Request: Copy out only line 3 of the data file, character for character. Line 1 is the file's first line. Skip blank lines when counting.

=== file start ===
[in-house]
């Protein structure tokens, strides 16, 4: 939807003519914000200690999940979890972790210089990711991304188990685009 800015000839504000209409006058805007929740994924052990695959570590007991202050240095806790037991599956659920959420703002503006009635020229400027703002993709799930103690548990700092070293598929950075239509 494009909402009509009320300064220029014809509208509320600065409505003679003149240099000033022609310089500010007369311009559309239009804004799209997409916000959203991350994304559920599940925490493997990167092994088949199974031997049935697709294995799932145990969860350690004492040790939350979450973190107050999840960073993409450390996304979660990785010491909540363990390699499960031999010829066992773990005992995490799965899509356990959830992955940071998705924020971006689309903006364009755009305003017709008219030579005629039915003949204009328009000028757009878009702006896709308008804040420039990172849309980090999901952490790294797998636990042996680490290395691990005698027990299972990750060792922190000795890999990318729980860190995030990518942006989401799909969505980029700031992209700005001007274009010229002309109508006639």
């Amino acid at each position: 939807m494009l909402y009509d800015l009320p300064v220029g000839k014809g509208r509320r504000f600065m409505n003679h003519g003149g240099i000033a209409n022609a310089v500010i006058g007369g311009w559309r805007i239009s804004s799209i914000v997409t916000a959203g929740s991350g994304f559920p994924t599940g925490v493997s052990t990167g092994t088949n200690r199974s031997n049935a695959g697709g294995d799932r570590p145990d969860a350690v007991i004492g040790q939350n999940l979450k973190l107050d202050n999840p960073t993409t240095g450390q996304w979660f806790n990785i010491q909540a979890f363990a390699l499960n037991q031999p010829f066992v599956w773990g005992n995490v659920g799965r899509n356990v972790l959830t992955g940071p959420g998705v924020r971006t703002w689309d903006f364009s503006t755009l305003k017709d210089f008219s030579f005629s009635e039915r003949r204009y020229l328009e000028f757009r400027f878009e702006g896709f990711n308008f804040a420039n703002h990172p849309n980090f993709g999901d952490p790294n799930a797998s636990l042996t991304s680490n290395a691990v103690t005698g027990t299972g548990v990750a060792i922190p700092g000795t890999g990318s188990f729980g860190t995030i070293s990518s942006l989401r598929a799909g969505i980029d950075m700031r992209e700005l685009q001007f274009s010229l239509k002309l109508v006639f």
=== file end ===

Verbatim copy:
């Amino acid at each position: 939807m494009l909402y009509d800015l009320p300064v220029g000839k014809g509208r509320r504000f600065m409505n003679h003519g003149g240099i000033a209409n022609a310089v500010i006058g007369g311009w559309r805007i239009s804004s799209i914000v997409t916000a959203g929740s991350g994304f559920p994924t599940g925490v493997s052990t990167g092994t088949n200690r199974s031997n049935a695959g697709g294995d799932r570590p145990d969860a350690v007991i004492g040790q939350n999940l979450k973190l107050d202050n999840p960073t993409t240095g450390q996304w979660f806790n990785i010491q909540a979890f363990a390699l499960n037991q031999p010829f066992v599956w773990g005992n995490v659920g799965r899509n356990v972790l959830t992955g940071p959420g998705v924020r971006t703002w689309d903006f364009s503006t755009l305003k017709d210089f008219s030579f005629s009635e039915r003949r204009y020229l328009e000028f757009r400027f878009e702006g896709f990711n308008f804040a420039n703002h990172p849309n980090f993709g999901d952490p790294n799930a797998s636990l042996t991304s680490n290395a691990v103690t005698g027990t299972g548990v990750a060792i922190p700092g000795t890999g990318s188990f729980g860190t995030i070293s990518s942006l989401r598929a799909g969505i980029d950075m700031r992209e700005l685009q001007f274009s010229l239509k002309l109508v006639f």